• MIRI_SYSROOT (recognized by cargo miri and the test suite) indicates the sysroot to use. To do the same thing with miri directly, use the --sysroot flag.
  • MIRI_TEST_TARGET (recognized by the test suite) indicates which target architecture to test against. miri and cargo miri accept the --target flag for the same purpose.
  • MIRI_TEST_FLAGS (recognized by the test suite) defines extra flags to be passed to Miri.

The following environment variables are internal, but used to communicate between different Miri binaries, and as such worth documenting:

  • MIRI_BE_RUSTC when set to any value tells the Miri driver to actually not interpret the code but compile it like rustc would. This is useful to be sure that the compiled rlibs are compatible with Miri.

Contributing and getting help

If you want to contribute to Miri, great! Please check out our contribution guide.

For help with running Miri, you can open an issue here on GitHub or contact us (oli-obk and RalfJ) on the Rust Zulip.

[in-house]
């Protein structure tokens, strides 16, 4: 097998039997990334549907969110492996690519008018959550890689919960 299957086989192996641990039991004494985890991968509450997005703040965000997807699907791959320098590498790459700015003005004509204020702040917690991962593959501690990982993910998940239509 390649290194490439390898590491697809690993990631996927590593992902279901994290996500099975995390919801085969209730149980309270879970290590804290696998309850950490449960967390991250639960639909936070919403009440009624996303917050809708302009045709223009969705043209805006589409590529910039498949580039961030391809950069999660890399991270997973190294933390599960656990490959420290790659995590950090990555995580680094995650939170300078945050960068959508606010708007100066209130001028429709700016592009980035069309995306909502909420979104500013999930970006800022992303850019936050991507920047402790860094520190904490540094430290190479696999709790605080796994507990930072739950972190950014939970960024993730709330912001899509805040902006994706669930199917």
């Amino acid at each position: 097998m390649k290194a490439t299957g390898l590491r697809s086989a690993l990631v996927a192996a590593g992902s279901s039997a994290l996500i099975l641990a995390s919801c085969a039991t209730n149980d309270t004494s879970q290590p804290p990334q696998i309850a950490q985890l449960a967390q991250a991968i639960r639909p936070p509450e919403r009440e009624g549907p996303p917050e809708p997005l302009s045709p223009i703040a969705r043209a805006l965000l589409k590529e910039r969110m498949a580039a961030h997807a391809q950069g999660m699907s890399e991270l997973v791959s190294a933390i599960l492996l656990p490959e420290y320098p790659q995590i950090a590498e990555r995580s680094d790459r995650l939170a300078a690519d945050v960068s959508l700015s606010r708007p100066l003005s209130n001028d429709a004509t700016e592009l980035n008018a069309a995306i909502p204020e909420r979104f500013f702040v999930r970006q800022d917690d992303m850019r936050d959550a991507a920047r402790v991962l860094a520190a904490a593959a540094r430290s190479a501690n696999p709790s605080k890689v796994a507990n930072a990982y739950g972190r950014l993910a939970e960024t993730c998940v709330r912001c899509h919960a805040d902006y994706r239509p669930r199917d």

This project began as part of an undergraduate research course in 2015 by @solson at the University of Saskatchewan. There are slides and a report available from that project. In 2016, @oli-obk joined to prepare miri for eventually being used as const evaluator in the Rust compiler itself (basically, for const and static stuff), replacing the old evaluator that worked directly on the AST. In 2017, @RalfJung did an internship with Mozilla and began developing miri towards a tool for detecting undefined behavior, and also using miri as a way to explore the consequences of various possible definitions for undefined behavior in Rust. @oli-obk's move of the miri engine into the compiler finally came to completion in early 2018. Meanwhile, later that year, @RalfJung did a second internship, developing miri further with support for checking basic type invariants and verifying that references are used according to their aliasing restrictions.

Bugs found by Miri

Miri has already found a number of bugs in the Rust standard library and beyond, which we collect here.

Definite bugs found:

Violations of Stacked Borrows found that are likely bugs (but Stacked Borrows is currently just an experiment):


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An interpreter for Rust's mid-level intermediate representation